Firm pipeline capacity instrumental during energy emergency

Great Plains Synfuels Plant
Great Plains Synfuels Plant.

The energy emergency across the midsection of the United States Feb. 14-20 will be discussed and investigated for months, and likely years to come. And with that, all the components that work together to deliver energy to each members’ homes, businesses, and ranches will be reviewed.

Dakota Gasification Company’s Great Plains Synfuels Plant in Beulah, North Dakota, fits uniquely in the picture as it produces natural gas as well as having firm capacity on the Northern Border Pipeline, a pipeline used to transport natural gas to the market. It also feeds many of Basin Electric’s North Dakota and South Dakota natural gas electrical generation facilities and was instrumental during the February event – keeping those facilities producing electricity during a critical time.

In February, the Synfuels Plant was producing natural gas that was desperately needed. Cold weather shut in many gas producers, but not the Synfuels Plant. Daniel Schaff Gallagher, Basin Electric manager of commodity sales and trading, says because the Synfuels Plant produces gas and has firm capacity of nearly 80,000 dekatherms on the Northern Border Pipeline, it made procuring the gas to transport to the cooperative’s gas-fueled units more efficient. “More efficient because we are producing, transporting, and consuming natural gas, so as traders we are able to manage that situation more cost-effectively than if we were only buying a lot of natural gas,” Gallagher says. “We can serve some of our own generation using our own production, so looking at it from a physical standpoint, the portfolio provides more options to manage the position effectively and efficiently.”

Gallagher says for natural gas purchases, there were other ways to capture value, as well.

“In SPP (Southwest Power Pool), we have physically purchased natural gas for the North Dakota units that we have available that was financially hedged. So we had purchases for the northern gas units that were significantly lower than spot market prices,” he says.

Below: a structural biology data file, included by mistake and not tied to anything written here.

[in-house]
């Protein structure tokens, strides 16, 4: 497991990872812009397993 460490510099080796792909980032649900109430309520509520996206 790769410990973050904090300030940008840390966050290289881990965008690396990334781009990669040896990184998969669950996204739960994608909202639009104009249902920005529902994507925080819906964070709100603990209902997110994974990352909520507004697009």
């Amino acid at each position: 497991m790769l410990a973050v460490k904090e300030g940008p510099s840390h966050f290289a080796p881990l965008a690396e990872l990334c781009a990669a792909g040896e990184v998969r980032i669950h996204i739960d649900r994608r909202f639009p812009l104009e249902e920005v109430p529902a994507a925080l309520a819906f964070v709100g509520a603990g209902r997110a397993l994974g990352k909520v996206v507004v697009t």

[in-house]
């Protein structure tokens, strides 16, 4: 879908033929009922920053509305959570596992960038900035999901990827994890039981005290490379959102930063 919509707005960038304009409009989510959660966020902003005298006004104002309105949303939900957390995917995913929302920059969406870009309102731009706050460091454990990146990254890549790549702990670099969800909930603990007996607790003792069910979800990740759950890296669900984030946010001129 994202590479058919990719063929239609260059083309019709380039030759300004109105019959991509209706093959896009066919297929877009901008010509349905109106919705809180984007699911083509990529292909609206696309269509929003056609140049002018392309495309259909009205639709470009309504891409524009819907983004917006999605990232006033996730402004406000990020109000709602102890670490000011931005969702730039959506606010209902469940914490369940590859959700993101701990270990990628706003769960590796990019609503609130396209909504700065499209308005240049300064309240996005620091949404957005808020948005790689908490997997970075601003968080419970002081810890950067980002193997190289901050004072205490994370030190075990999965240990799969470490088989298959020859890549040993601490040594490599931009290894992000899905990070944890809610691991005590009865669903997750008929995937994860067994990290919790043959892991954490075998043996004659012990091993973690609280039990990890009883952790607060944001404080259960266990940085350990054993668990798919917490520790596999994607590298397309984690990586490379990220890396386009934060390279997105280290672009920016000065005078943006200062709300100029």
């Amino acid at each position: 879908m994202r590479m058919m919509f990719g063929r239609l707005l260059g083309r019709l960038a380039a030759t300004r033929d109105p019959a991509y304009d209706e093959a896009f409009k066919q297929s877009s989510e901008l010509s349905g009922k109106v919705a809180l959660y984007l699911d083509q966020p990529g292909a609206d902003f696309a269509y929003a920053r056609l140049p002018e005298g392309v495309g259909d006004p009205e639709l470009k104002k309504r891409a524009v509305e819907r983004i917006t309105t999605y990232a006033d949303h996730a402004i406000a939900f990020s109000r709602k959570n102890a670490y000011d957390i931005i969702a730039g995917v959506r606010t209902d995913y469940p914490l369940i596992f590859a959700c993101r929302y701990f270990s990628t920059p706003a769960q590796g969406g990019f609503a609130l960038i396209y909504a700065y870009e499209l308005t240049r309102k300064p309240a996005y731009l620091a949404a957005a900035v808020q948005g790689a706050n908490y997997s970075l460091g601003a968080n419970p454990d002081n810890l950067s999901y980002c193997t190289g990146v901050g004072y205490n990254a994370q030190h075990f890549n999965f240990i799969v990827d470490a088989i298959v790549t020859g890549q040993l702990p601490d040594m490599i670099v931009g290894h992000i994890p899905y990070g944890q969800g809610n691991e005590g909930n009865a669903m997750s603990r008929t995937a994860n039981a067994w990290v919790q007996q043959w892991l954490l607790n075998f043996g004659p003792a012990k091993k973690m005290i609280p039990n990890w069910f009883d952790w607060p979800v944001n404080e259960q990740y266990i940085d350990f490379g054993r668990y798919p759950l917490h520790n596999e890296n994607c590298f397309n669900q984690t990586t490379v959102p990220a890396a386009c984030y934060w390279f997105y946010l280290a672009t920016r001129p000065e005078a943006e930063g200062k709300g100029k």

The highest fixed price natural gas purchases in the Ventura market were around $500/million British thermal units (mmbtu) – normal winter prices are around $3-$4/mmbtu. Gallagher says in Oklahoma there were daily gas prices as high as $1,200/mmbtu due to the trouble cold weather caused in the southern United States.

Three draglines shut down (saved 6 megawatts) + Synfuels Plant conserved power (saved 10.5 megawatts) = Kept power on in 12,800 homes

Dakota Gas also played a role in shedding load during the energy emergency. In addition to load being shed quickly by members, some large load was voluntarily shed within Basin Electric and Dakota Gas’ operations.

At the Synfuels Plant, power use was reduced by about 8 megawatts in the gas path for several hours, which was accomplished without reducing natural gas production.

Vice President and Synfuels Plant Manager Dale Johnson says the plant was in close communication with Basin Electric Class C member Roughrider Electric Cooperative in Hazen, North Dakota.

“We were asked how the plant could help with load shedding. After some frantic phone calls, Dakota Gas was able to minimize the urea plant rate and save about 2.5 megawatts (MW), which is on the Roughrider Electric system. It happened very quickly, and we were happy to help,” Johnson says.

In total, Dakota Gas was able to save 10.5 MW of power.

At the nearby Freedom Mine in Beulah, North Dakota, all three draglines were shut down from Feb. 15-19, which saved a little more than 6 MW in the Roughrider Electric system. This, together with the load shed at the Synfuels Plant, allowed power to be kept on in 12,800 homes.

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